JOI launched the same month President Trump took office, helmed by former Obama adviser David Plouffe, who previously ran policy for Uber. Zuckerberg and Chan picked the issue they wanted to support and then Plouffe looked for policy battles where CZI could make the most impact, he said. In criminal justice reform, where legislative momentum is happening on the state level, CZI joined a bipartisan “clean slate” initiative to help expunge records for convictions that has attracted both the libertarian industrialist Koch network and the left-leaning think tank Center for American Progress.

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But the JOI employee said that as the 2020 election approached, Chan became “more and more adamant about ensuring that the right is showing up in our work — that we are not making this a liberal solution,” despite the fact that CZI was already funding most of the groups working at the intersection of conservatism and criminal justice reform.

Documents show that leadership asked staff members to go through CZI’s criminal justice reform portfolio in September 2019 to determine which current and prospective grants were for conservative groups. The list of conservative grantees included the American Conservative Union, Prison Fellowship, Right on Crime and the right-wing think tank R Street, with a grant in process to Ethics & Religious Liberty Commission, a Southern Baptist group, said the JOI employee.

CZI says funding decisions are based on need and potential impact and that the vast majority of JOI’s investments have gone to left-leaning groups. CZI also says it routinely audits the effectiveness of its work.

“Us deciding to join the Clean Slate initiative, it isn’t because the Koch brothers are there,” said Plouffe, who now serves as an outside adviser. “It’s because that’s how you’re going to get stuff done," he said.

Although all these causes are liberal at the core, some employees say they worry that they are being pushed away from politicized solutions, such as police reform, or from approaching issues such as family separation with the same urgency as CZI’s response to the coronavirus pandemic, for which CZI quickly funded vaccine research and supported front-line organizations helping disproportionately affected minority groups with education and economic stability.

Current and former executives said this tension stemmed from CZI hiring experts in the field — such as community organizers, advocates, educators or prosecutors — who wanted it to be more aggressive and chafed at its corporate approach. Peggy Alford, CZI’s former chief financial officer who in 2019 became the first Black woman to join Facebook’s board, said CZI had ambitious long-term goals across all issues. Sometimes good ideas were rejected based on budgets or strategy, not race, Alford said.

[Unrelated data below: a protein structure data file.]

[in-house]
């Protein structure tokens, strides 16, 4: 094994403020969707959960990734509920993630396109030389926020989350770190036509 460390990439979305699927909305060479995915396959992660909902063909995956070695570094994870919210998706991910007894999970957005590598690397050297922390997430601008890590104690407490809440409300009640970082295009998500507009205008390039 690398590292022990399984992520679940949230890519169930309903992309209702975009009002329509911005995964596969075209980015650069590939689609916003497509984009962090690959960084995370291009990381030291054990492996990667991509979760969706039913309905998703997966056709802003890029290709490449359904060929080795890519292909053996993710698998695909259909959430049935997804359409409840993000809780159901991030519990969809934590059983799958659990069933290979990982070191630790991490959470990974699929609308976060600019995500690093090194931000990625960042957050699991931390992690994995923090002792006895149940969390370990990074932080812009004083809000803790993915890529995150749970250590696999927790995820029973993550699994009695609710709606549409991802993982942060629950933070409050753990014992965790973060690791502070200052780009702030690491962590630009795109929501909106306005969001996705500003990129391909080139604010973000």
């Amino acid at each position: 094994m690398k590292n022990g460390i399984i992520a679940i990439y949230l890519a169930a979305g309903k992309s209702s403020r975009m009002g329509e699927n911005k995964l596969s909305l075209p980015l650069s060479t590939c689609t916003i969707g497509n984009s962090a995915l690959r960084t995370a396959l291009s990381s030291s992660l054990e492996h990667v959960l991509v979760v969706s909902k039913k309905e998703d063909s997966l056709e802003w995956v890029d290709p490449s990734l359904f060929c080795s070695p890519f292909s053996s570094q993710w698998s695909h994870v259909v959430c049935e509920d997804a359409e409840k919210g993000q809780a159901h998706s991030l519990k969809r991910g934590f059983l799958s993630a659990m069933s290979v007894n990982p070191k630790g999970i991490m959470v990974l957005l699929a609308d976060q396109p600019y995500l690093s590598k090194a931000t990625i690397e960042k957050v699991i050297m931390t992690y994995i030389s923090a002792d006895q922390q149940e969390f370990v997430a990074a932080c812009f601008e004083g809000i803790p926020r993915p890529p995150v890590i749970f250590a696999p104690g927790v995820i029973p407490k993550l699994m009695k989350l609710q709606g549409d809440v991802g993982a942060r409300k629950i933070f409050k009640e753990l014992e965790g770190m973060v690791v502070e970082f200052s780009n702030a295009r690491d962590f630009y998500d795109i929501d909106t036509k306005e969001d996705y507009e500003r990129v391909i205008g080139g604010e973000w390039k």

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Still, JOI’s work that does not fall along party lines has been able to prioritize racial equity as BLK had recommended. Ruby Shifrin, director of CZI’s housing affordability program, says her team has spent two years developing tools that they are now sharing with other CZI departments. Their methodology looks at which communities are likely to benefit from a grant or policy proposal, but also whether an organization is staffed with people who have been homeless or lived in affordable housing.

Fred Blackwell, chief executive of the San Francisco Foundation, which has partnered with CZI on housing work in the Bay Area, says he’s been impressed by CZI’s support for movement-building. Many corporate donors shy away from funding outspoken advocates because “you don’t control it,” Blackwell said. “They’re not always going to say stuff that is comfortable to your institution.”

Earlier this year, CZI committed $1 million in funding to groups that train community organizations to better advocate for their communities, money that was ultimately distributed through an intermediary, CZI said, a common practice in philanthropy. One of the potential grantees was a group called Black Voters Matter, which has helped train and develop more than 200 Black-led groups in Southern states.

But in the end, Black Voters Matter was the only finalist rejected for CZI funding. CZI said it decided against funding the group because the funds went to organizations with a track record of training others how to advocate as a practice.

Cliff Albright, head of Black Voters Matter, who has been working in advocacy and community organizing for more than 20 years, said Black-led organizations are often viewed as riskier investments in philanthropy. “It’s just an organizational version of what we face in life as individuals," Albright said.